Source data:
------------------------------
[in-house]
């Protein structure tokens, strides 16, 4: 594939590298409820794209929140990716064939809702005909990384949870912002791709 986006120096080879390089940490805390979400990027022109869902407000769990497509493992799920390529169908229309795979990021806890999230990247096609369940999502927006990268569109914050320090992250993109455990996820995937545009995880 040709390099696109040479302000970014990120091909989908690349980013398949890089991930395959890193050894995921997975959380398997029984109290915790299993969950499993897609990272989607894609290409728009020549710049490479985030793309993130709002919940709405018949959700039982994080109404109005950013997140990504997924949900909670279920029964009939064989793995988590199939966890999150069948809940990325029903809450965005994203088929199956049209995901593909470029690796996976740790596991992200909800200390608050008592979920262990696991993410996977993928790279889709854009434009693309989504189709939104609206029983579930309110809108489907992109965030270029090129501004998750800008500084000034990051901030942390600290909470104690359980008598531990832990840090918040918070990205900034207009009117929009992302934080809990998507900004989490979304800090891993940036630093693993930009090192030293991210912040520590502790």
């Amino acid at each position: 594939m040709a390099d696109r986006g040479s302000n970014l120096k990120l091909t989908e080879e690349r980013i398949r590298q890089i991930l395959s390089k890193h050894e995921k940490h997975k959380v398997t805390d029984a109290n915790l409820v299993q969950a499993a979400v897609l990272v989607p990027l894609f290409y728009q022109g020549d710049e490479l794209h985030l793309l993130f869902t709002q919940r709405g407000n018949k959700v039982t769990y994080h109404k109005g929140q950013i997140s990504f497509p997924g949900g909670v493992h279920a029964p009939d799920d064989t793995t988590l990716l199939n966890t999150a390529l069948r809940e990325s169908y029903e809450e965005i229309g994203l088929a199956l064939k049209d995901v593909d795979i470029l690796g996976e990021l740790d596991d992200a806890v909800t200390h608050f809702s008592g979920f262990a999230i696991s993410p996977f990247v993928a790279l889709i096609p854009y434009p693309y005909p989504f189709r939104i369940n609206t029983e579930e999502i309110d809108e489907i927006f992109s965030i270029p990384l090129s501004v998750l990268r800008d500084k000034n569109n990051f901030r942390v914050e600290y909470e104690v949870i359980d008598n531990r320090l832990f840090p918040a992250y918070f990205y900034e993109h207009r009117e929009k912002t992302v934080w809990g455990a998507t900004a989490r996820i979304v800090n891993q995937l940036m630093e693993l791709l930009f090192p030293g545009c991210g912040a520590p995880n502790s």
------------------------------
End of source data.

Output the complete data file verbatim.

[in-house]
């Protein structure tokens, strides 16, 4: 594939590298409820794209929140990716064939809702005909990384949870912002791709 986006120096080879390089940490805390979400990027022109869902407000769990497509493992799920390529169908229309795979990021806890999230990247096609369940999502927006990268569109914050320090992250993109455990996820995937545009995880 040709390099696109040479302000970014990120091909989908690349980013398949890089991930395959890193050894995921997975959380398997029984109290915790299993969950499993897609990272989607894609290409728009020549710049490479985030793309993130709002919940709405018949959700039982994080109404109005950013997140990504997924949900909670279920029964009939064989793995988590199939966890999150069948809940990325029903809450965005994203088929199956049209995901593909470029690796996976740790596991992200909800200390608050008592979920262990696991993410996977993928790279889709854009434009693309989504189709939104609206029983579930309110809108489907992109965030270029090129501004998750800008500084000034990051901030942390600290909470104690359980008598531990832990840090918040918070990205900034207009009117929009992302934080809990998507900004989490979304800090891993940036630093693993930009090192030293991210912040520590502790």
């Amino acid at each position: 594939m040709a390099d696109r986006g040479s302000n970014l120096k990120l091909t989908e080879e690349r980013i398949r590298q890089i991930l395959s390089k890193h050894e995921k940490h997975k959380v398997t805390d029984a109290n915790l409820v299993q969950a499993a979400v897609l990272v989607p990027l894609f290409y728009q022109g020549d710049e490479l794209h985030l793309l993130f869902t709002q919940r709405g407000n018949k959700v039982t769990y994080h109404k109005g929140q950013i997140s990504f497509p997924g949900g909670v493992h279920a029964p009939d799920d064989t793995t988590l990716l199939n966890t999150a390529l069948r809940e990325s169908y029903e809450e965005i229309g994203l088929a199956l064939k049209d995901v593909d795979i470029l690796g996976e990021l740790d596991d992200a806890v909800t200390h608050f809702s008592g979920f262990a999230i696991s993410p996977f990247v993928a790279l889709i096609p854009y434009p693309y005909p989504f189709r939104i369940n609206t029983e579930e999502i309110d809108e489907i927006f992109s965030i270029p990384l090129s501004v998750l990268r800008d500084k000034n569109n990051f901030r942390v914050e600290y909470e104690v949870i359980d008598n531990r320090l832990f840090p918040a992250y918070f990205y900034e993109h207009r009117e929009k912002t992302v934080w809990g455990a998507t900004a989490r996820i979304v800090n891993q995937l940036m630093e693993l791709l930009f090192p030293g545009c991210g912040a520590p995880n502790s």